Catch Me If You Can: Why Australian businesses need to invest in their cyber skillsforce
- 26 November, 2018 09:09
Aftershocks from the Cambridge Analytica data breach are still being felt around the world. While global scandals like these spring to mind when people think of ‘hacking’, the fact remains that cybercriminals pose a risk to all online users and businesses, regardless of geography.
Globally, the average time to detect a breach has improved in recent years – 99 days on average, according to Marsh and McLennan. The APAC region is trailing further behind with the same study finding the typical time between an attacker compromising a secure network and a breach being detected amounts to 172 days.
Australian businesses should be aiming to detect a breach within 24 hrs, not close to 6 months! Faster detection ensures that the damage to internal systems is minimised and that all relevant stakeholders are alerted to a breach in real-time, ensuring greater transparency and trust in security processes.
In light of this, the cybersecurity focus should shift from preventing attacks to reducing the amount of time attackers can actually spend within an organisation’s environment.
This may seem like a frightening security strategy for IT decision-makers, but it is one that acknowledges today’s reality. It is about proactive detection, appropriate response times, and ensuring an organisation has the right skills and expertise in place to identify anomalies before they become obvious. In other words, Active Defence.
Attracting talent requires more than just money
It’s a challenging time to attract cybersecurity experts as the demand for tech skills intensifies across Australia. Given the highly skilled nature of the current and future workforce, demand for ICT workers is set to grow by almost 100,000 to 758,700 workers, says the Australian Computer Society’s (ACS) Digital Pulse 2018 report. In order to remain competitive in the global economy and be seen as a digital leader, Australia will need to double this talent forecast.
Conversely, with less than 5,000 domestic ICT graduates a year, the only way we will meet these skills targets is by continuing to import labour from overseas unless education and training outcomes in this area improve at a local level. The lack of Australian ICT graduates is exacerbated by significant drop-out rates and a number of cybersecurity education programs failing to properly integrate the theoretical and practical skills necessary to prepare students for today’s challenging cyber workforce.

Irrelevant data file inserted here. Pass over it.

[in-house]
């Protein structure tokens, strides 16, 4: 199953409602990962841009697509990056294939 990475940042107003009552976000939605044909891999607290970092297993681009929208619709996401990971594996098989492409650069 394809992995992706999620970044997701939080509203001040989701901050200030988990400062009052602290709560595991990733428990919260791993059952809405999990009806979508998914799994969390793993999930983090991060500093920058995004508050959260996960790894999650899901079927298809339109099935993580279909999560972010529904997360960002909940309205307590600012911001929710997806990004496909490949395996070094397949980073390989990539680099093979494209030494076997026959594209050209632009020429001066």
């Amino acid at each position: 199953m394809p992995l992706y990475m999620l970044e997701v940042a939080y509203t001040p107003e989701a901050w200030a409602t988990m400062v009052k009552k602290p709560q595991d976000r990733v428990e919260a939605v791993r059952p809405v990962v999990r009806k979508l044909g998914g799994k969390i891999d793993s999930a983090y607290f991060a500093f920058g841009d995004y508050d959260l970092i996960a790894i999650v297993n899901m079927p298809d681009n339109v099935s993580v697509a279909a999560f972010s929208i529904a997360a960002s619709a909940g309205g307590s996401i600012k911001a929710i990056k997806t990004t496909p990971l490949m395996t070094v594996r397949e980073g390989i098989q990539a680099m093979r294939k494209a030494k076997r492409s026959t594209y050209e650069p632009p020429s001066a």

While salary is an important factor in attracting skilled tech talent, organisations cannot rely on high wages alone to attract and retain digital experts. New research from IT recruiters Halcyon Knights highlights that, at least within the APAC technology sectors, there is no correlation between high wages and job satisfaction. Considering that 44% of technology employees already earn over $120,000, it is clear that organisations need to offer non-financial incentives like flexible work from home days, professional development and training, scheduled passion project time, flexible leave and opportunities to experiment within roles, to attract more skilled cybersecurity staff.
Stop looking behind to get ahead
With a large and widening skills gap, it is becoming increasingly difficult for IT teams to adequately resource and scale their incident response times without placing extra pressure on their already time-poor IT teams. Gartner’s 2018 cybersecurity report emphasises that skills challenges continue to plague organisations that undergo digital transformation, with a shortage of skilled security staff listed as a top inhibitor of innovation.
But whilst businesses continue to look in the rearview mirror, focusing on past breaches and trying to find the right people to patch past problems, cybercriminals are finding new vulnerabilities to exploit.
Cybercriminals require very little to launch major attacks on organisations and leave extensive damage in their wake. Fixing a security breach is only the first step, the other is identifying anomalies that may otherwise appear like normal activity. This requires specific skills and expertise – your teams need to act like white hats whilst thinking like cybercriminals.
Despite recent regulatory measures taken by the federal government to encourage data security best practice, the fight to stay ahead of cyber-attacks is an ongoing battle. It is wishful thinking that A/NZ organisations will ever be able to get ahead of cybersecurity risks when cybercriminals are constantly experimenting with new avenues and technologies. Instead, the focus must shift to investing in the right skills sets that will help to minimise these risks and ensuring that the right processes and procedures are in place. While there are significant costs involved in preparing strategies like these, cyber-attacks are inevitable, and the cost of doing nothing is far greater.
The right people make the difference
When it comes to cybersecurity, many businesses feel that they have one of two options to either up-skill their current workforce or out-source the problem.
It is no longer enough for cybersecurity teams to sit idly by waiting to be alerted to breaches. An active defence strategy involves skilled and proactive monitoring, which ultimately requires the right technical expertise. Experience in identifying weaknesses across the network or strange anomalies that could signal a possible attack is critical, as is a level of expertise that understands the hacker’s mindset.
While today’s cybersecurity landscape may at times seem daunting, there is always hope. Creating strategic partnerships with technology providers, offering non-financial incentives to attract talented employees, and advanced knowledge sharing across industries will allow Australian businesses to bridge this skills gap.